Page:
Infinera Corp.'s stock climbed 12 percent in after-hours trading Wednesday night after the company said it's likely to increase revenues by close to 20 percent this year.
The company had previously indicated that 2013 revenues would be 10 to 20 percent higher than 2012's. In delivering first-quarter results Wednesday afternoon, Infinera CTO Ita Brennan said she's "comfortable with the upper range" of that forecast.
It was a pretty safe statement, given that Infinera's first-quarter revenues were 19 percent higher than a year earlier. Infinera also predicted second-quarter revenues of $130 million to $140 million; analysts had been expecting more like $124 million, according to Thomson Reuters.
Infinera shares were up 79 cents (12%) at $7.45 in after-hours trading.
Infinera's year is riding on the fortunes of the DTN-X long-haul DWDM system, which so far is doing well as the 100Gbit/s generation emerges for optical transport. The system has 27 customers, Infinera CEO Tom Fallon said on Wednesday's conference call with analysts. That's up from 24 as of OFC/NFOEC a little more than a month ago.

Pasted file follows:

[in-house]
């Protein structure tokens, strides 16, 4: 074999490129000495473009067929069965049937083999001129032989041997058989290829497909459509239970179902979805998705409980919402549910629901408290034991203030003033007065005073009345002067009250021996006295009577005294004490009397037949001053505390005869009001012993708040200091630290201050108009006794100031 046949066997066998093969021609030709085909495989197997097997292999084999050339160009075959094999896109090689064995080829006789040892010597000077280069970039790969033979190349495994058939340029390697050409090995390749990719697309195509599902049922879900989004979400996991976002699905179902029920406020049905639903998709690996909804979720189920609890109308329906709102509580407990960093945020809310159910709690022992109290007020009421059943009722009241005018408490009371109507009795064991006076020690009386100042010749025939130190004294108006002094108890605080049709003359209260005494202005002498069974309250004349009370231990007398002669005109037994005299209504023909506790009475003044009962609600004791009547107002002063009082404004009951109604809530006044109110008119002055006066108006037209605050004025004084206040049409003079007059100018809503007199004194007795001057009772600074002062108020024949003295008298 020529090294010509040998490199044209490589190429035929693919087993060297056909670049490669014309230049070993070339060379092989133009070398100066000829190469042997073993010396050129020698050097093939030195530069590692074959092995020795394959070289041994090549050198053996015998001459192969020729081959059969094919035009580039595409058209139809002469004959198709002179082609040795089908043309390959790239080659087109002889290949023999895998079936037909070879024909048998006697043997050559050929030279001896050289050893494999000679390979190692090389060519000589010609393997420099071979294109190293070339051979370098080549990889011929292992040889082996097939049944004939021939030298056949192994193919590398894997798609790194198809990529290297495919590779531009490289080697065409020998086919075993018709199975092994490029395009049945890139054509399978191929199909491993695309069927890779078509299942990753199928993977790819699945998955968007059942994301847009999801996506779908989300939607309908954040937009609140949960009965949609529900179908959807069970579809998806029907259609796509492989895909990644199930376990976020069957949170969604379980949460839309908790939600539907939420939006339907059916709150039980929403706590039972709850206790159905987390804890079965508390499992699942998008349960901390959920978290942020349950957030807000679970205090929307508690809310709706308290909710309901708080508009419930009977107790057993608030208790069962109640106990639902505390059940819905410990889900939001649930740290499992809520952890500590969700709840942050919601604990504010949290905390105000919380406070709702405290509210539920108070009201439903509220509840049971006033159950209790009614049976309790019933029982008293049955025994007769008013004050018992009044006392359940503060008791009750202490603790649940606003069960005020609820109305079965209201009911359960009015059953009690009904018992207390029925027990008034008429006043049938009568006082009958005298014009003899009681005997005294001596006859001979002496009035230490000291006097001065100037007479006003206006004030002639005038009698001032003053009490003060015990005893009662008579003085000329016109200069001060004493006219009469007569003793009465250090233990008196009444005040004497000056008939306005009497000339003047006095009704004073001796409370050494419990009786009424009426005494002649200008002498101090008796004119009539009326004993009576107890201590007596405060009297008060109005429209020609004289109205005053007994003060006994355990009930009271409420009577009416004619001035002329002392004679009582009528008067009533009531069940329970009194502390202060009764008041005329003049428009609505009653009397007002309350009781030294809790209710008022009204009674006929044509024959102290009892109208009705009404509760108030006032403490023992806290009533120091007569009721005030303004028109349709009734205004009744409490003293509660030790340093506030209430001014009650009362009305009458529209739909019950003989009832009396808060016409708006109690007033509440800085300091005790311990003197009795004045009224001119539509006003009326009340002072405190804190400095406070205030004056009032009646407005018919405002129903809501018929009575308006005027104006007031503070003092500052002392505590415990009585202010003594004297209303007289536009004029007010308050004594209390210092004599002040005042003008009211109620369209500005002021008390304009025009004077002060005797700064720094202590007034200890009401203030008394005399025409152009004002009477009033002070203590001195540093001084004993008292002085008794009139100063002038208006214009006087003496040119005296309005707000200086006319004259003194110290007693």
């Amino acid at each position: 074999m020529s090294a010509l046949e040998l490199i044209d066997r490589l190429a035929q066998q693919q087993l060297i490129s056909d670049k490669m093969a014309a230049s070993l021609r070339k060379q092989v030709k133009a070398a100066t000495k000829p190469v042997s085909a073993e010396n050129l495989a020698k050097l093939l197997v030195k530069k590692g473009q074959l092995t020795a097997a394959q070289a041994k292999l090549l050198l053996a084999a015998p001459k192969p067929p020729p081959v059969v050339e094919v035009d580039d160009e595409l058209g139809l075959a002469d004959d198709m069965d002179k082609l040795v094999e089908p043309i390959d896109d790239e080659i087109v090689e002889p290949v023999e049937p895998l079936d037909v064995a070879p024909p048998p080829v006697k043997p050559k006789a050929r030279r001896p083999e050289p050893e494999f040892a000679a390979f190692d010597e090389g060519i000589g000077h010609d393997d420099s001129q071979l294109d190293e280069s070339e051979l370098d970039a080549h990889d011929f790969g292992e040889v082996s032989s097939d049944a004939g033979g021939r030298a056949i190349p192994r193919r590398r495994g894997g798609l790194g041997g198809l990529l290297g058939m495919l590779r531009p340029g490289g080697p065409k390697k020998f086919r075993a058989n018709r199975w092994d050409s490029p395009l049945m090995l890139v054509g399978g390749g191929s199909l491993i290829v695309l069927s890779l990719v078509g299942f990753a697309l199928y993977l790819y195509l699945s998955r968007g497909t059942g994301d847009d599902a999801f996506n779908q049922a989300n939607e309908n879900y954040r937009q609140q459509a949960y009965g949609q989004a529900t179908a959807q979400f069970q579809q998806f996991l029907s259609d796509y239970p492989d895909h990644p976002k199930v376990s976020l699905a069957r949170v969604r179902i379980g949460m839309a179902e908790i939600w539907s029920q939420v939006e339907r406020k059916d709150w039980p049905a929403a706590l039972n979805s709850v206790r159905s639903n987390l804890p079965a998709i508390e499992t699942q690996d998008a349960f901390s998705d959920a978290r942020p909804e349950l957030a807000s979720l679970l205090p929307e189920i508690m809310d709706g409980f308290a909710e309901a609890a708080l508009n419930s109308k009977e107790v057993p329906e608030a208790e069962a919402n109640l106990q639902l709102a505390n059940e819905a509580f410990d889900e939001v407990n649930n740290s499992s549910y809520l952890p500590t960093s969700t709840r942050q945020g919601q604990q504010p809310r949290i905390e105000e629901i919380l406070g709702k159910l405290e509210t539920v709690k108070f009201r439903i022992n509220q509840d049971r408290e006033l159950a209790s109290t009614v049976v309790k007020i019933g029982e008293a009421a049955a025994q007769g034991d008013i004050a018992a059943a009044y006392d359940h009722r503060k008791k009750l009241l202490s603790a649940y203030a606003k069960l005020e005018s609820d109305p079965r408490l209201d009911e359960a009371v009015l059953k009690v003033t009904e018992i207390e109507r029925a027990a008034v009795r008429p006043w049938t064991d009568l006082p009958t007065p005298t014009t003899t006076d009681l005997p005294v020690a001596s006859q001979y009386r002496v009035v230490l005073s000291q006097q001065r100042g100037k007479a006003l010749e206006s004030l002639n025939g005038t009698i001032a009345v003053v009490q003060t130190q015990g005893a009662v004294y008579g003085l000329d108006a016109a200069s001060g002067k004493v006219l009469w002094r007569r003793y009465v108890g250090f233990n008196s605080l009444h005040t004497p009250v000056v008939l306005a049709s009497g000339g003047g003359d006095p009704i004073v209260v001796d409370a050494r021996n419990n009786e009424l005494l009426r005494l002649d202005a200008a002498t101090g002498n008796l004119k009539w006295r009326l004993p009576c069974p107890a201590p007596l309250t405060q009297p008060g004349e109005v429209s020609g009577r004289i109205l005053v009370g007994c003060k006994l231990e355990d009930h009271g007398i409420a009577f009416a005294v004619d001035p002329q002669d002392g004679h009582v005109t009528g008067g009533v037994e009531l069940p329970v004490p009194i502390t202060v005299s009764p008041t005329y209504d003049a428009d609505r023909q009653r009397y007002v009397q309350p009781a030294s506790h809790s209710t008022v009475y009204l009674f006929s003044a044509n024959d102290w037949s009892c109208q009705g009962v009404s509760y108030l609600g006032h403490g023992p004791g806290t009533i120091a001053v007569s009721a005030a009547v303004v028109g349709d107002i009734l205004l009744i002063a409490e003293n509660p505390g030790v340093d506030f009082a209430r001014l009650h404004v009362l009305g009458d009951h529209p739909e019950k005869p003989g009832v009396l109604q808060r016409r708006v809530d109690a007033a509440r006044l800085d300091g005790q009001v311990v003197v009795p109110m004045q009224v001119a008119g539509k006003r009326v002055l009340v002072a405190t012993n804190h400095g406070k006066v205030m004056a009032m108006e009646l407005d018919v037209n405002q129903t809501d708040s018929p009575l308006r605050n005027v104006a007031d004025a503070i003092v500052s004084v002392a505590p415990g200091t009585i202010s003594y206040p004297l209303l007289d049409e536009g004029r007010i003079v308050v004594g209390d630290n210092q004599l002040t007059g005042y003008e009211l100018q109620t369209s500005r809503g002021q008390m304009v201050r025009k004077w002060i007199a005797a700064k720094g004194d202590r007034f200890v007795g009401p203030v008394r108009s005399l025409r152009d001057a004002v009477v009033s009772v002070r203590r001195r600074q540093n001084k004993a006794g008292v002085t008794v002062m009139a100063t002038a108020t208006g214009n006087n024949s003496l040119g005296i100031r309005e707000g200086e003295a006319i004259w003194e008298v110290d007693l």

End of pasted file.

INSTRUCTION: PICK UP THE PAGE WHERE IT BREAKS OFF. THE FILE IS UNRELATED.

"The DTN-X rollout is hitting on all cylinders," analyst Mike Genovese of MKM Partners wrote in a research note late last week.
As sunny as all that sounds, Infinera is still losing money. Its gross margins will remain relatively low while the DTN-X is still in initial rollouts with customers, because the chassis itself carries lower margins than the line cards that eventually fill it.
Infinera's gross margins for the first quarter were 36 percent. The last time Infinera's revenues got up to about $130 million -- which was the third quarter of 2010 -- its gross margins were 51 percent, as Juda Group analyst Natarajan "Subu" Subrahmanyan
alluded to at one point on the earnings call.
For its first quarter, which ended March 30, Infinera reported revenues of $124.6 million and net losses of $15.3 million, or 13 cents per share.
For the same quarter a year ago, Infinera had reported revenues of $104.7 million and net losses of $20.6 million, or 19 cents per share.
Non-GAAP losses (after one-time costs) of 6 cents per share were slightly better than the analysts' consensus expectation of 7 cents, according to Thomson Reuters.